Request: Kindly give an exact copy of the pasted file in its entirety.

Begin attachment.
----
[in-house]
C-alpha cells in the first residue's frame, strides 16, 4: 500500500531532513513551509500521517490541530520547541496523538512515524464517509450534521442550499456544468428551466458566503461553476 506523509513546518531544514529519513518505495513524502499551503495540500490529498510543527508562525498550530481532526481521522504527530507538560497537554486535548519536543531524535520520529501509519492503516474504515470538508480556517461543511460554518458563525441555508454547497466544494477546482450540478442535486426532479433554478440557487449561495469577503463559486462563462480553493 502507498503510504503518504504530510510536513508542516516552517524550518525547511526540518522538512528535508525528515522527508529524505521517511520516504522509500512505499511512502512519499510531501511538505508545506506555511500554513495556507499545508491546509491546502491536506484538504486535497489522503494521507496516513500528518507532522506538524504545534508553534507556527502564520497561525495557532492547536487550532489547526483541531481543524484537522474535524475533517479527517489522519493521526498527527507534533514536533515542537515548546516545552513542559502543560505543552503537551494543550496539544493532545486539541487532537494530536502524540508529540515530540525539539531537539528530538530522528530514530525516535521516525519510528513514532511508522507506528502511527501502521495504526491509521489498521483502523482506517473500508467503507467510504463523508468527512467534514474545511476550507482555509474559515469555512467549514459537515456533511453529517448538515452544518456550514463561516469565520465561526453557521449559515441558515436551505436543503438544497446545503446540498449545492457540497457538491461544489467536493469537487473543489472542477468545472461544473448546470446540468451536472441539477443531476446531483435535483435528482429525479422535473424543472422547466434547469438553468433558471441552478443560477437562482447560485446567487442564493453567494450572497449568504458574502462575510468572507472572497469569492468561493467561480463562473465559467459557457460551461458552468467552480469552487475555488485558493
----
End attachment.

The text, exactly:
[in-house]
C-alpha cells in the first residue's frame, strides 16, 4: 500500500531532513513551509500521517490541530520547541496523538512515524464517509450534521442550499456544468428551466458566503461553476 506523509513546518531544514529519513518505495513524502499551503495540500490529498510543527508562525498550530481532526481521522504527530507538560497537554486535548519536543531524535520520529501509519492503516474504515470538508480556517461543511460554518458563525441555508454547497466544494477546482450540478442535486426532479433554478440557487449561495469577503463559486462563462480553493 502507498503510504503518504504530510510536513508542516516552517524550518525547511526540518522538512528535508525528515522527508529524505521517511520516504522509500512505499511512502512519499510531501511538505508545506506555511500554513495556507499545508491546509491546502491536506484538504486535497489522503494521507496516513500528518507532522506538524504545534508553534507556527502564520497561525495557532492547536487550532489547526483541531481543524484537522474535524475533517479527517489522519493521526498527527507534533514536533515542537515548546516545552513542559502543560505543552503537551494543550496539544493532545486539541487532537494530536502524540508529540515530540525539539531537539528530538530522528530514530525516535521516525519510528513514532511508522507506528502511527501502521495504526491509521489498521483502523482506517473500508467503507467510504463523508468527512467534514474545511476550507482555509474559515469555512467549514459537515456533511453529517448538515452544518456550514463561516469565520465561526453557521449559515441558515436551505436543503438544497446545503446540498449545492457540497457538491461544489467536493469537487473543489472542477468545472461544473448546470446540468451536472441539477443531476446531483435535483435528482429525479422535473424543472422547466434547469438553468433558471441552478443560477437562482447560485446567487442564493453567494450572497449568504458574502462575510468572507472572497469569492468561493467561480463562473465559467459557457460551461458552468467552480469552487475555488485558493